cahoot

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English[edit]

Etymology[edit]

Probably from French cahute. See cahoots.

Verb[edit]

cahoot (third-person singular simple present cahoots, present participle cahooting, simple past and past participle cahooted)

  1. To act in partnership.
    • 2003 June 6, “Thinking Right: Iraq, Clintons”, in Atlanta Journal-Constitution:
      [] argument that we shouldn't be doing it, and if we do we'll fail, and if we succeed, our leaders were lying, tricking and cahooting with Halliburton?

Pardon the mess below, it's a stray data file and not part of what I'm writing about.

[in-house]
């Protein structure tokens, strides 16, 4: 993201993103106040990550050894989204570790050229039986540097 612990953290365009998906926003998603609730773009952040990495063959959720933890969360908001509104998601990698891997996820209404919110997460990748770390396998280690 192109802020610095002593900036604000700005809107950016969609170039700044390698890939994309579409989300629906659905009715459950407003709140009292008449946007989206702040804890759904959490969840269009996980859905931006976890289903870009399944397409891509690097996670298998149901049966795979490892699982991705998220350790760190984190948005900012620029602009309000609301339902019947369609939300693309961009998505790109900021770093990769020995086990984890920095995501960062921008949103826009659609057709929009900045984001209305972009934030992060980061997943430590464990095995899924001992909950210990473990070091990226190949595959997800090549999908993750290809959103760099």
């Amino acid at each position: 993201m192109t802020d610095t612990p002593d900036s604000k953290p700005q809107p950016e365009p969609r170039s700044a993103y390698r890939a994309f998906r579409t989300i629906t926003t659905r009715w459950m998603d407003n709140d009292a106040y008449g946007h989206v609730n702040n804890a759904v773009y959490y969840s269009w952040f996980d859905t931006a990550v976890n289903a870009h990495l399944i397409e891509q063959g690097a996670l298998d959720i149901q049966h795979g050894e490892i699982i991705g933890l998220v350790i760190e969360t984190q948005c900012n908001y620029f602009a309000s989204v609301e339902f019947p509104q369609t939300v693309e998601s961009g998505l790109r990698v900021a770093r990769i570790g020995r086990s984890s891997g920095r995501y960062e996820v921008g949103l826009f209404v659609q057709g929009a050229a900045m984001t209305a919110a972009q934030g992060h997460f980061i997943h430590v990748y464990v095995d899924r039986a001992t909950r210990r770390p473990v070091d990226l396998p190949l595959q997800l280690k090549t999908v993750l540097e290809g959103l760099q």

Noun[edit]

cahoot (plural cahoots)

  1. (uncommon) An accomplice; a partner.
    • 1869, United States Congress, Congressional Globe[1], page 538:
      Fisk and his “cahoots” have got at cross purposes, and he has been put out of bed. Whether Fisk is rightly or wrongly out of bed is not for Congress to determine.
    • 1993, Mick Masson, Surviving the Dole Years: The 1930s, a Personal Story[2], page 108:
      This particular day he set the scene by arranging with his cahoots to clean up the local operators.
    • 2000, Suhas Chatterjee, A Socio Economic History of South Assam[3], page 98:
      Intelligent and power loving Indraprabha took the advantage and agreed to become his cahoot in return of political supremacy.


See also[edit]

References[edit]

  • OED 2nd edition 1989

Anagrams[edit]